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William Fuld (July 24, 1870–February 24, 1927) was an American businessman, inventor, and entrepreneur from Baltimore, Maryland who is best known for his marketing and manufacture of Ouija boards from the 1890s through the 1920s. Fuld is seen as the father of the Ouija board. Though Fuld never claimed to have invented the Ouija board, intense media coverage in the 1920s credited him with it. The misinformation was sustained by his own marketing, and his practice of stamping "Original Ouija Board" and "Inventor" on the back of his boards. By the end of his life he would have over 33 patents, trademarks, and copyrights credited to him.
William Fuld was one of ten children. By the age of 26, he was working as a customs inspector in his hometown of Baltimore. Fuld also worked as a varnisher which led to his job as foreman at the Kennard Novelty Co. which was founded on October 30, 1890, the same year that Elijah Bond filed the first patent for a talking board. This patent was assigned to William H. A. Maupin and Charles W. Kennard.
For reasons unknown Kennard was removed from his company in 1891. By 1892 Fuld had taken over as supervisor and the company changed its name to The Ouija Novelty Company and moved into a new location. William Fuld filed for his first talking board patent in the same year. Under the direction of Fuld, the company increased production of Ouija boards to meet the growing demand and thwarted many of Kennard's attempts to manufacture other talking boards.
In 1898, William and his brother Isaac went into business together under the name Isaac Fuld & Brother, leasing the "Ouija" name from The Ouija Novelty Company. In addition to talking boards, the brothers also manufactured pool tables and other billiards accessories. William was the first person to file a trademark for the term "Return Pool" table.
By 1901, the brothers' partnership had ended in a bitter feud. William Fuld changed the name of his company to the William Fuld Manufacturing Company. Going against an injunction, Isaac continued to manufacture talking boards under the name "Oriole" that were exact replicas of the boards that he and his brother had made. William sued his brother in a case that remained open until 1919.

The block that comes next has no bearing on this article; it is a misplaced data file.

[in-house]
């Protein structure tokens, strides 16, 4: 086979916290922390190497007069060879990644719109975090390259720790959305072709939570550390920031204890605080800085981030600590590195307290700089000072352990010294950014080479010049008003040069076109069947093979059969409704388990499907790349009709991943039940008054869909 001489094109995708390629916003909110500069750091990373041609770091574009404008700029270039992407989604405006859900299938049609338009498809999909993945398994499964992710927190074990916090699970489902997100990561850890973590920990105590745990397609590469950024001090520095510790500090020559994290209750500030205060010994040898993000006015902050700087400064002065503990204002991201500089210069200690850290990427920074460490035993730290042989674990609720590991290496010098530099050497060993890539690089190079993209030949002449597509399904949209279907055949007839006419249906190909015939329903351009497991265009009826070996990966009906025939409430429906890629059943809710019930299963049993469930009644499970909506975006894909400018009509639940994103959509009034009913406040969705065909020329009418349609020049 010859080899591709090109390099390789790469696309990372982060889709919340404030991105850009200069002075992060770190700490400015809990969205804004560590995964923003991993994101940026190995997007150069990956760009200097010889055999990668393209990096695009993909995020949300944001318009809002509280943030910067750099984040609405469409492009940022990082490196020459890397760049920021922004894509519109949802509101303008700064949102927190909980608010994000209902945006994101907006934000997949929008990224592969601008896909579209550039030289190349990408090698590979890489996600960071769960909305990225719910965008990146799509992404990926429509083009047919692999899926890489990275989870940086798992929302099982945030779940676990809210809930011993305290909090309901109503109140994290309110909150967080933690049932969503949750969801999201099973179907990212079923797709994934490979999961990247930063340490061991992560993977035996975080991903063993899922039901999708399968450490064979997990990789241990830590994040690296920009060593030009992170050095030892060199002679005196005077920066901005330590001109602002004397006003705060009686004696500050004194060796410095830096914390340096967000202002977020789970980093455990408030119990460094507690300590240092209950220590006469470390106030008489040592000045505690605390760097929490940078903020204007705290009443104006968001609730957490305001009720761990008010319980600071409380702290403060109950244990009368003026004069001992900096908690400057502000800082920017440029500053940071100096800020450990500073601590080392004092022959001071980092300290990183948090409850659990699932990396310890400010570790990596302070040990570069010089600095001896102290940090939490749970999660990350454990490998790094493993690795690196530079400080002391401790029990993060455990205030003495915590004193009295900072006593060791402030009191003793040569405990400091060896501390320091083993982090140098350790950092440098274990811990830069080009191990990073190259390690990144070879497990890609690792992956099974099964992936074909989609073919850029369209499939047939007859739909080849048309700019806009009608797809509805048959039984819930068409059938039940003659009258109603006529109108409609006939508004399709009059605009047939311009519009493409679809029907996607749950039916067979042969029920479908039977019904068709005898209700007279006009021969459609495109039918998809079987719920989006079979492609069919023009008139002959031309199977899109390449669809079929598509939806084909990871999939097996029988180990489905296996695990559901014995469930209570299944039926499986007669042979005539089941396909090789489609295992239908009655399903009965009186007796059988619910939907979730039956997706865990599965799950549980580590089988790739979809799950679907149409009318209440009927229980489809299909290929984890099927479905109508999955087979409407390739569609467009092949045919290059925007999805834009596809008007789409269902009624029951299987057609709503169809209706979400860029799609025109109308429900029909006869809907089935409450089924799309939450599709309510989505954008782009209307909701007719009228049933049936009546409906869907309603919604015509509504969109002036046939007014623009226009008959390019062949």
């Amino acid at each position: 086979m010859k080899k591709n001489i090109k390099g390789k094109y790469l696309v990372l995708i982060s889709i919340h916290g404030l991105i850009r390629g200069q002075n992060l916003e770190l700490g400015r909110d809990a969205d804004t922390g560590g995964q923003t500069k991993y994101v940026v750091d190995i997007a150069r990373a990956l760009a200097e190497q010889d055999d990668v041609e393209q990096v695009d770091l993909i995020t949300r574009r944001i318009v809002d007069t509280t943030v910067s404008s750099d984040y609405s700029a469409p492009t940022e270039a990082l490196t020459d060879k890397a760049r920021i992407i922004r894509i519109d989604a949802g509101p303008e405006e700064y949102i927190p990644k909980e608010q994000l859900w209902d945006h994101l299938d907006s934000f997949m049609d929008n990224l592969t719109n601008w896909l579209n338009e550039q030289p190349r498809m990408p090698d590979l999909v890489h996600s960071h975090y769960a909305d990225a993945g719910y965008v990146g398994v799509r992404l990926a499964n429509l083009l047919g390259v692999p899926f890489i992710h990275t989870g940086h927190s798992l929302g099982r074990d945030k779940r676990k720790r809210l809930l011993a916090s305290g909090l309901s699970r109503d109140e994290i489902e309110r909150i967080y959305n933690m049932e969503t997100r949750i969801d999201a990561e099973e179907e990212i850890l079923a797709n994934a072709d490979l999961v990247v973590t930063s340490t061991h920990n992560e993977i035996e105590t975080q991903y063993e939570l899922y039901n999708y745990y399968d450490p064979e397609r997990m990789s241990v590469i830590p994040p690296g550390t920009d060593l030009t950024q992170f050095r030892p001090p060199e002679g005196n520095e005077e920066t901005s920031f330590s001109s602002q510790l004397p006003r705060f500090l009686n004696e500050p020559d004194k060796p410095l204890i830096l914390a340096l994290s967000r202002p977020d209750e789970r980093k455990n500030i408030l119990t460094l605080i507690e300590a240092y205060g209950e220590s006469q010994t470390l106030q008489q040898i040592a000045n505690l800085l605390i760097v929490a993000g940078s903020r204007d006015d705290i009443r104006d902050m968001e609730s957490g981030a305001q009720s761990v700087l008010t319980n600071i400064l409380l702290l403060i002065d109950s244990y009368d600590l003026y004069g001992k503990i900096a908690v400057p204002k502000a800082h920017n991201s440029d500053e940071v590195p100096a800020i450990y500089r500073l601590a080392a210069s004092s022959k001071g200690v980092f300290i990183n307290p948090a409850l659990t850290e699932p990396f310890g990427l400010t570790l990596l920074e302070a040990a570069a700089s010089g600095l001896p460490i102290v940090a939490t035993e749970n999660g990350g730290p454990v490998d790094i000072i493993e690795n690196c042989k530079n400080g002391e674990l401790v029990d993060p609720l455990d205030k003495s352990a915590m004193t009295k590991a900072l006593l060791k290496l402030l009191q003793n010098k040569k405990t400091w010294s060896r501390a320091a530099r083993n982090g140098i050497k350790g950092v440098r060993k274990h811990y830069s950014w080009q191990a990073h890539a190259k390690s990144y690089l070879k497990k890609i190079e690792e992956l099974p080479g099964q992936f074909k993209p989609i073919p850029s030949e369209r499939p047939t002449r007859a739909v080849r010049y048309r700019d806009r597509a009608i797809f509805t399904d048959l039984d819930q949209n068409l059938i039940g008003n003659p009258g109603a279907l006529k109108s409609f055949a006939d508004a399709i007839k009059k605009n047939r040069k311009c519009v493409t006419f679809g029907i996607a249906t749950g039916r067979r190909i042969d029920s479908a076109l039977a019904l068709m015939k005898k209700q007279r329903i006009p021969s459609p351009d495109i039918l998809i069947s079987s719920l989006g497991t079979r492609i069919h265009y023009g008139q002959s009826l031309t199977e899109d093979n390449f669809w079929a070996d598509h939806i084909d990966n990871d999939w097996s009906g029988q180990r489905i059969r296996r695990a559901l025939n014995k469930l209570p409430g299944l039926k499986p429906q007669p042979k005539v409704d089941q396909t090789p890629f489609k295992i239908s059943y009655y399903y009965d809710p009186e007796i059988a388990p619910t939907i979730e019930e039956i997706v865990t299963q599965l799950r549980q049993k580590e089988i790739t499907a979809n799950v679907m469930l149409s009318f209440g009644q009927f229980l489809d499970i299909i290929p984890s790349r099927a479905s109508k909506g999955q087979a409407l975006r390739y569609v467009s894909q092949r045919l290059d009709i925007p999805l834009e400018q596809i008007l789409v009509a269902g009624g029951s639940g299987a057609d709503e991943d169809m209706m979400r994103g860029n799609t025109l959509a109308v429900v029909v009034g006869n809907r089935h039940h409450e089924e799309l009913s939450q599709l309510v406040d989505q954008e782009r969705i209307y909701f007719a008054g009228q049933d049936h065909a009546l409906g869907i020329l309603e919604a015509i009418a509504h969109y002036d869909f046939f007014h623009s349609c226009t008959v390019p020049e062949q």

William Fuld’s first talking board trademark, "Oracle", was filed in 1902. A crafty businessman, Fuld sued companies whose talking boards infringed on his trademarks or patents. It cannot be said whether or not he actually took himself seriously. However his numerous publicity stunts made the talking board a very successful product for Fuld, claiming in 1920 that the Ouija board had made him more than $1 million in profit.
In order to combat the growing competition for other talking board manufacturers, Fuld knew that if he himself made a cheaper version of his own product he would get more business. In 1919, he introduced the "Mystifying Oracle", an exact replica of his Ouija board that sold for less money. He also launched a line of trademarked Ouija jewelry and Ouija Oil for rheumatism. Fuld also trademarked the names "Egyptian Luck board", "Hindu Luck board" and "WE-JA" as well as a trademark detailing the way the word "Ouija" would be displayed.
William Fuld became a member of the Baltimore General Assembly in 1924. On February 24, 1927, Fuld climbed to the roof of his three-story factory to supervise the installation of a flagpole. When the rail against which he was leaning gave way, Fuld fell to the ground below. While being transported, a fractured rib pierced his heart and William Fuld died at the hospital.
After his death, Fuld's children took over the company. Catherine and William A. Fuld ran the company until the youngest brother, Hubert, became president of William Fuld Inc. in 1942. Parker Brothers acquired the company and all of its assets in 1966.
- The Official Website of William Fuld and home of the Ouija board
- Museum of Talking Board's History of the Talking Board
- Hunt, Stoker. Ouija: The Most Dangerous Game. 1992 ISBN 0-06-092350-4